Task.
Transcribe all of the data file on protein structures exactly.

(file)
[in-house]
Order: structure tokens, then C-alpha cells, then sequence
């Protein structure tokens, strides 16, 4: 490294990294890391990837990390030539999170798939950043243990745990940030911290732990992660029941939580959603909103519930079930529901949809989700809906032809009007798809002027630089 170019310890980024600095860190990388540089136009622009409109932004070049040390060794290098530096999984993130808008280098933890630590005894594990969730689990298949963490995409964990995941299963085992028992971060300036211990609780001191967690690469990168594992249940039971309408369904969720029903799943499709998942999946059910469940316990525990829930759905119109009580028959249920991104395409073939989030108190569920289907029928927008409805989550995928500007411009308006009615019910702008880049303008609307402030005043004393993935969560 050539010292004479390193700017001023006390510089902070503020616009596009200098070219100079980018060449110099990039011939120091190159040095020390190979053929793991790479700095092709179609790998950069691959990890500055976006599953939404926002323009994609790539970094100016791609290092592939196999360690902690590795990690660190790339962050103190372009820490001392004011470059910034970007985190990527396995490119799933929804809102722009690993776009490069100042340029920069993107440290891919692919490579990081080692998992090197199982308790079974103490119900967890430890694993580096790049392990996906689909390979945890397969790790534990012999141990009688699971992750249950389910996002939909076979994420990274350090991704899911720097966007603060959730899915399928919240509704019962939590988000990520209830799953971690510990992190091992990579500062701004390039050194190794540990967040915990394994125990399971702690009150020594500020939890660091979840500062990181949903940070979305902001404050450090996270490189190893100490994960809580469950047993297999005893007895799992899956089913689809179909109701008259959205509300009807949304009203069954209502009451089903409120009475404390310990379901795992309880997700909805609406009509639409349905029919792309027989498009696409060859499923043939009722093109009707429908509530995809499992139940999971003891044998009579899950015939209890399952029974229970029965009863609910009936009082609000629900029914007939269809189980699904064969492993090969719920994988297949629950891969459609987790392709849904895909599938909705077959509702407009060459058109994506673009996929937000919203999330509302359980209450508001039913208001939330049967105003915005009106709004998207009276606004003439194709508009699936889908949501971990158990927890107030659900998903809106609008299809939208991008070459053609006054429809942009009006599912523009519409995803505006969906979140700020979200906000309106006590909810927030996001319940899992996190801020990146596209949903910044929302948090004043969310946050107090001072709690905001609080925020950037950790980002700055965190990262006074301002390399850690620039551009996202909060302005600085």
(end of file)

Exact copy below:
[in-house]
Order: structure tokens, then C-alpha cells, then sequence
């Protein structure tokens, strides 16, 4: 490294990294890391990837990390030539999170798939950043243990745990940030911290732990992660029941939580959603909103519930079930529901949809989700809906032809009007798809002027630089 170019310890980024600095860190990388540089136009622009409109932004070049040390060794290098530096999984993130808008280098933890630590005894594990969730689990298949963490995409964990995941299963085992028992971060300036211990609780001191967690690469990168594992249940039971309408369904969720029903799943499709998942999946059910469940316990525990829930759905119109009580028959249920991104395409073939989030108190569920289907029928927008409805989550995928500007411009308006009615019910702008880049303008609307402030005043004393993935969560 050539010292004479390193700017001023006390510089902070503020616009596009200098070219100079980018060449110099990039011939120091190159040095020390190979053929793991790479700095092709179609790998950069691959990890500055976006599953939404926002323009994609790539970094100016791609290092592939196999360690902690590795990690660190790339962050103190372009820490001392004011470059910034970007985190990527396995490119799933929804809102722009690993776009490069100042340029920069993107440290891919692919490579990081080692998992090197199982308790079974103490119900967890430890694993580096790049392990996906689909390979945890397969790790534990012999141990009688699971992750249950389910996002939909076979994420990274350090991704899911720097966007603060959730899915399928919240509704019962939590988000990520209830799953971690510990992190091992990579500062701004390039050194190794540990967040915990394994125990399971702690009150020594500020939890660091979840500062990181949903940070979305902001404050450090996270490189190893100490994960809580469950047993297999005893007895799992899956089913689809179909109701008259959205509300009807949304009203069954209502009451089903409120009475404390310990379901795992309880997700909805609406009509639409349905029919792309027989498009696409060859499923043939009722093109009707429908509530995809499992139940999971003891044998009579899950015939209890399952029974229970029965009863609910009936009082609000629900029914007939269809189980699904064969492993090969719920994988297949629950891969459609987790392709849904895909599938909705077959509702407009060459058109994506673009996929937000919203999330509302359980209450508001039913208001939330049967105003915005009106709004998207009276606004003439194709508009699936889908949501971990158990927890107030659900998903809106609008299809939208991008070459053609006054429809942009009006599912523009519409995803505006969906979140700020979200906000309106006590909810927030996001319940899992996190801020990146596209949903910044929302948090004043969310946050107090001072709690905001609080925020950037950790980002700055965190990262006074301002390399850690620039551009996202909060302005600085």